Photo surprises still appear
While I was never fully attracted into the world of film photography (too much fiddling with chemicals and fear of poisoning myself, no matter how careful), I was always impressed with what could be done in the darkroom (by someone who knew better), and the sort of surprises that could be pulled out of shots, from areas where there was apparently nothing to be seen – to the untrained eye at least.
I tend to think this no longer applies in the world of digital, not because it can’t be done, but because it can be seen as ordinary and needing little effort. Studying Photo
shop (or rather its various and more reasonably priced clones) can provide a handy reminder that knowledge of appropriate techniques, and the application of appropriate filter layers, can achieve much the same as a ‘wet’ darkroom, and with a lot more safety (ok, this is maybe only important to me.)
I was running a series of long exposure trials during some nice evening light, after spotting a clear dusk sky with some contrails crossing below a bright Moon. The real reason was to see how the extended exposure affected the sharpness of the final result when the ISO was fixed at 100 ASA (which is of no interest here), but was interrupted when a low flying jet passed through one of the shots.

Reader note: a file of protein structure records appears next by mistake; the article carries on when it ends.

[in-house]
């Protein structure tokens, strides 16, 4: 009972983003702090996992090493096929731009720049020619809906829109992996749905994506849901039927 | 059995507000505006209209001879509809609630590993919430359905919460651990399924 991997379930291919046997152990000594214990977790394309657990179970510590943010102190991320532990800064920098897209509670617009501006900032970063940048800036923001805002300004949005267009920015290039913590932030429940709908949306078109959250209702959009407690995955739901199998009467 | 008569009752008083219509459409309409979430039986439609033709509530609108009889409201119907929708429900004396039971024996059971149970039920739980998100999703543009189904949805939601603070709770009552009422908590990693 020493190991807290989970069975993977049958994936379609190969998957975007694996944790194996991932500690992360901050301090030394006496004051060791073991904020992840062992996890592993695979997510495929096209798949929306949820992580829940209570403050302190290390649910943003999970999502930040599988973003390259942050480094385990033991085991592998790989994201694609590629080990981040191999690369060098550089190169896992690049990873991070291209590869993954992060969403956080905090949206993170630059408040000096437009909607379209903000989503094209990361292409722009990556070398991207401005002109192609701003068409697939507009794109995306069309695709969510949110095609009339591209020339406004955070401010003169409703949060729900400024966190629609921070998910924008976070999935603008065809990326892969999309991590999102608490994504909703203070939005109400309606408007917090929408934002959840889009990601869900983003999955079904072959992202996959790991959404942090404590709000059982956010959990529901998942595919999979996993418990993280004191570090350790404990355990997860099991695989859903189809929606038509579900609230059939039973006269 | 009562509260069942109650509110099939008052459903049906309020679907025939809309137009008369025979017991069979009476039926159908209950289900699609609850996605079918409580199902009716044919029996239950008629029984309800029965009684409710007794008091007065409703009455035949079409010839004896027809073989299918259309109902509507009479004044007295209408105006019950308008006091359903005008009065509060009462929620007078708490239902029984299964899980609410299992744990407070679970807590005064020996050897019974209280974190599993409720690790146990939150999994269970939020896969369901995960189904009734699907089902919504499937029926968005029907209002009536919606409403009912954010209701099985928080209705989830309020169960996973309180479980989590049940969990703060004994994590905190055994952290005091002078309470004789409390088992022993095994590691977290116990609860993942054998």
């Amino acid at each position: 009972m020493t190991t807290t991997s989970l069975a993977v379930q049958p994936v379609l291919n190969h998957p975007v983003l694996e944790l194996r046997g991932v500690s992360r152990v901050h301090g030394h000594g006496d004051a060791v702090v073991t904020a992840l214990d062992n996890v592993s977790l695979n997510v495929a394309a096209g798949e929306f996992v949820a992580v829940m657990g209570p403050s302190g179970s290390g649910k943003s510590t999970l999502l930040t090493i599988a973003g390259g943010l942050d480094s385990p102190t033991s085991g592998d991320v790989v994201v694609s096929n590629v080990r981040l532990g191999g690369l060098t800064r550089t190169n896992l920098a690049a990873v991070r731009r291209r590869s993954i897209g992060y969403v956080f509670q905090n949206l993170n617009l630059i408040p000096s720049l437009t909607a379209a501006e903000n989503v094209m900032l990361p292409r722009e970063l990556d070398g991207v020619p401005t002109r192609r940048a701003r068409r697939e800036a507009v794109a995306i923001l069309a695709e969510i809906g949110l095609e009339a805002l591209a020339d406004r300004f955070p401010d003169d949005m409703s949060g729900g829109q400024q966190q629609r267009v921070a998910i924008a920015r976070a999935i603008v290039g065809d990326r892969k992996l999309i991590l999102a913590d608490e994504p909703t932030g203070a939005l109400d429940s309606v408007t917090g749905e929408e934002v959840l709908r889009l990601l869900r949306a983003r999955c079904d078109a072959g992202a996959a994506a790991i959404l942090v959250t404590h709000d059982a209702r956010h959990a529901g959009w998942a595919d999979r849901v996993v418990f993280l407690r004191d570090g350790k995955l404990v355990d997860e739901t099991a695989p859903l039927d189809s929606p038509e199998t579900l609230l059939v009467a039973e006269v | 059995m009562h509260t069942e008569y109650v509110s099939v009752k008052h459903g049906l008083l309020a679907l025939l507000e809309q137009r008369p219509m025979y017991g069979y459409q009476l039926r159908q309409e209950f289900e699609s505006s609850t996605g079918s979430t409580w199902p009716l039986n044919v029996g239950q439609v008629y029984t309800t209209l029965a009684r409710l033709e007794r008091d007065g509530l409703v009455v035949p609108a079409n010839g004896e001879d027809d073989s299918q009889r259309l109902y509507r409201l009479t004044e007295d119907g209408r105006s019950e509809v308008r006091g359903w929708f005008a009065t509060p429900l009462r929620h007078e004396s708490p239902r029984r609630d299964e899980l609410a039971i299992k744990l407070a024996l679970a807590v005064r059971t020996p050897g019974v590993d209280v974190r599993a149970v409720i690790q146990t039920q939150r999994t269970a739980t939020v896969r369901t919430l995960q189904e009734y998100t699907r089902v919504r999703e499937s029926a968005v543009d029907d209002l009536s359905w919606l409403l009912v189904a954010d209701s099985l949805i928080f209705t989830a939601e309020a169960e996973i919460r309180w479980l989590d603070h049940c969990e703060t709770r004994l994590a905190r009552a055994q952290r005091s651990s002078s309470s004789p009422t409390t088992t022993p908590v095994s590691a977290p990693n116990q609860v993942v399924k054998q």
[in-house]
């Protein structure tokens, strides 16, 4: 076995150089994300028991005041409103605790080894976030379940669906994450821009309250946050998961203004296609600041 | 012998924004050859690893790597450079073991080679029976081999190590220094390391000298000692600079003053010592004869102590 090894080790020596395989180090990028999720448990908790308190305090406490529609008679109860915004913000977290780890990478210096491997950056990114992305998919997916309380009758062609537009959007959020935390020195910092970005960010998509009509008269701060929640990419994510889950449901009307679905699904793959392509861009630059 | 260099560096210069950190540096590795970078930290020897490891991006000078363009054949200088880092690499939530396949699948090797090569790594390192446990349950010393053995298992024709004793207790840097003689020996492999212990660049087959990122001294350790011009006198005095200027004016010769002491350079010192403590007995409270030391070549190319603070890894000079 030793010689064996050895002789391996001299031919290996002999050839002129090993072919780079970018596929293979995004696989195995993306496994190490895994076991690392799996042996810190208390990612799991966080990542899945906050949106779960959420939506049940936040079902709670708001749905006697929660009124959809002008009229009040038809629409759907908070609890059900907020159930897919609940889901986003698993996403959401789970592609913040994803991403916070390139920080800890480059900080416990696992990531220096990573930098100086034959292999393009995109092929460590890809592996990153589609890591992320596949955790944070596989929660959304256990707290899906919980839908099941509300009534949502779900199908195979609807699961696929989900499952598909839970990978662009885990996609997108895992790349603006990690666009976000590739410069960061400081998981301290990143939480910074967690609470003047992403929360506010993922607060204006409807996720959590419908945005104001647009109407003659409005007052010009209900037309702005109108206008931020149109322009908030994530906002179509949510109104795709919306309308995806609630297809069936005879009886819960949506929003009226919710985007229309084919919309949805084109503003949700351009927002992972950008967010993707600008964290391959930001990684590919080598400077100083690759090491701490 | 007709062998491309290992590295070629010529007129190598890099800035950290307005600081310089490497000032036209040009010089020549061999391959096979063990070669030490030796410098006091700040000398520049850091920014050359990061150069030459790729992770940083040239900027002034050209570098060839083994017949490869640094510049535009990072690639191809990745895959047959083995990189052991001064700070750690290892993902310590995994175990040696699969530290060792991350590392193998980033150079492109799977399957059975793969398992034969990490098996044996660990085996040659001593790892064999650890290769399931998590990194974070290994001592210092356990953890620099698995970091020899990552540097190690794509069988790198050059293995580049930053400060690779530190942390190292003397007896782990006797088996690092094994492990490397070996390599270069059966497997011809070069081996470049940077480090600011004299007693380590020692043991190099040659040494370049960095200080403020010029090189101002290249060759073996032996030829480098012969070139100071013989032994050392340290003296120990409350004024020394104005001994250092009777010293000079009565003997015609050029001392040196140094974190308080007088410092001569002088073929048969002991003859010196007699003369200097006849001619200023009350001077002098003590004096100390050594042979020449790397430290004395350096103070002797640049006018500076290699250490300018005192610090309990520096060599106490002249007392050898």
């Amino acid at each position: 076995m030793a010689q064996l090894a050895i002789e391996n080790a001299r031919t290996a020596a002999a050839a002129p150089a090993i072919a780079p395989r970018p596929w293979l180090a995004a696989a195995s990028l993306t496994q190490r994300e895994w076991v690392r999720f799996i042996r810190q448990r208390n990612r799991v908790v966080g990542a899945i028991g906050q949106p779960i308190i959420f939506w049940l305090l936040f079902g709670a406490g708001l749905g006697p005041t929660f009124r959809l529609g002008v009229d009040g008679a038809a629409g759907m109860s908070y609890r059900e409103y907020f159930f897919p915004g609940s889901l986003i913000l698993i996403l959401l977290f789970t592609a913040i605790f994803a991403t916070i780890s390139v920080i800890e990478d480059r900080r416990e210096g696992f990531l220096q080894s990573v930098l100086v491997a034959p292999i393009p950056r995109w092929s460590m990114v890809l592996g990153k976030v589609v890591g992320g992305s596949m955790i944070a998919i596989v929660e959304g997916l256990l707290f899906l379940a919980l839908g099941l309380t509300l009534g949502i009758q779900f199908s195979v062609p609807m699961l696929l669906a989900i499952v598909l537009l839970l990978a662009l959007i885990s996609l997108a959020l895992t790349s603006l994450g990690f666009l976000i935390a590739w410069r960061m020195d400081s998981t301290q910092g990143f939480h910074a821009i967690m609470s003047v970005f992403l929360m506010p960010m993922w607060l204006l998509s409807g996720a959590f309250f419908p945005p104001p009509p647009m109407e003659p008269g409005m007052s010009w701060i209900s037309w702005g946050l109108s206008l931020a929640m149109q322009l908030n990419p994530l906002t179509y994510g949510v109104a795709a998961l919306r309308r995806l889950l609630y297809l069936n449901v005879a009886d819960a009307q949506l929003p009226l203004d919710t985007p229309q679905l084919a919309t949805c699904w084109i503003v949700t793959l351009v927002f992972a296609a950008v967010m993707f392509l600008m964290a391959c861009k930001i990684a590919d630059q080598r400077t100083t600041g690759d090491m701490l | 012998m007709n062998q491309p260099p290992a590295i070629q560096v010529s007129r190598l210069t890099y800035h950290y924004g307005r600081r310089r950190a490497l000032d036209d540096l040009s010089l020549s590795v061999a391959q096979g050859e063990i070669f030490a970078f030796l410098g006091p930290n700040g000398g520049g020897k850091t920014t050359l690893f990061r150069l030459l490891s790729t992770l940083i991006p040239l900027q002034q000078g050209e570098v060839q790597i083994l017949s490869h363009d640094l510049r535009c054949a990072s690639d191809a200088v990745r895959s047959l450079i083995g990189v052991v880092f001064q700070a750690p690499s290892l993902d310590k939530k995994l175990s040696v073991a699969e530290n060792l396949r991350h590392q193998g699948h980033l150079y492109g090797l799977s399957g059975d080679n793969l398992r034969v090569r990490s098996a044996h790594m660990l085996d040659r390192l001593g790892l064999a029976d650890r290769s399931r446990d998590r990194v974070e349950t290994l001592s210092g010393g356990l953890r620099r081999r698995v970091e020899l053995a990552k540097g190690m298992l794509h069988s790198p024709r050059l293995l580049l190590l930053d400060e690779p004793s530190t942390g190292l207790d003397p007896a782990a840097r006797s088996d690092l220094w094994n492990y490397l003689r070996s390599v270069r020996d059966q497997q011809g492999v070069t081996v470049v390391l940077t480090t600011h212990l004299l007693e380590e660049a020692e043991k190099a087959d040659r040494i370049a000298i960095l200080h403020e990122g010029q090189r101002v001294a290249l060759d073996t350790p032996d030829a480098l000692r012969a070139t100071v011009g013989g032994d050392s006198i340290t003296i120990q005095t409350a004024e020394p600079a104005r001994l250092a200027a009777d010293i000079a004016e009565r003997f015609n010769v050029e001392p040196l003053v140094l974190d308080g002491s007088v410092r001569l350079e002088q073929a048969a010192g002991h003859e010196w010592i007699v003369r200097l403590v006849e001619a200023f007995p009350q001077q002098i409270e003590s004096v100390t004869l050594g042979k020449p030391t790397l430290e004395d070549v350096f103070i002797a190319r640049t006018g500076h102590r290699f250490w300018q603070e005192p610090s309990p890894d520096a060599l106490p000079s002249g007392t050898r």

At first glance, the shot didn’t appear to have seen the aircraft, which was no great surprise, but more intriguing was the apparent absence of the aircraft’s lights or strobes, which I expect the long exposure to have caught, if not as light trails, then at least as light spots.
The untouched capture is shown below (not the original though – this one is reduced for the blog), and while it took a moment or two, I did eventually spot the aircraft lights – they can just be spotted in the upper right quadrant of the image (but they are just splodges in this blog version of the original). A star is more noticeable, below and to the right of the Moon – but then again, it’s not moving, so delivers more light to the spot.
Curious about what was recorded of the aircraft, or its lighting, I tried some extreme post-processing just to find out what might have been caught, and was intrigued to find not only the strobes, but also the coloured marker or navigation lights could be seen.
The push-processing might make for horrible image (I’ve spared you the whole scene, and just clipped out the section with the lights), but it does show that even digital image sensors – which some people like to criticise as having no sensitivity – do catch detail that can be recovered. And if need be, rendered useful if enough time is spent fettling them. But that’s not justified in this case, which was just to satisfy a little curiosity.
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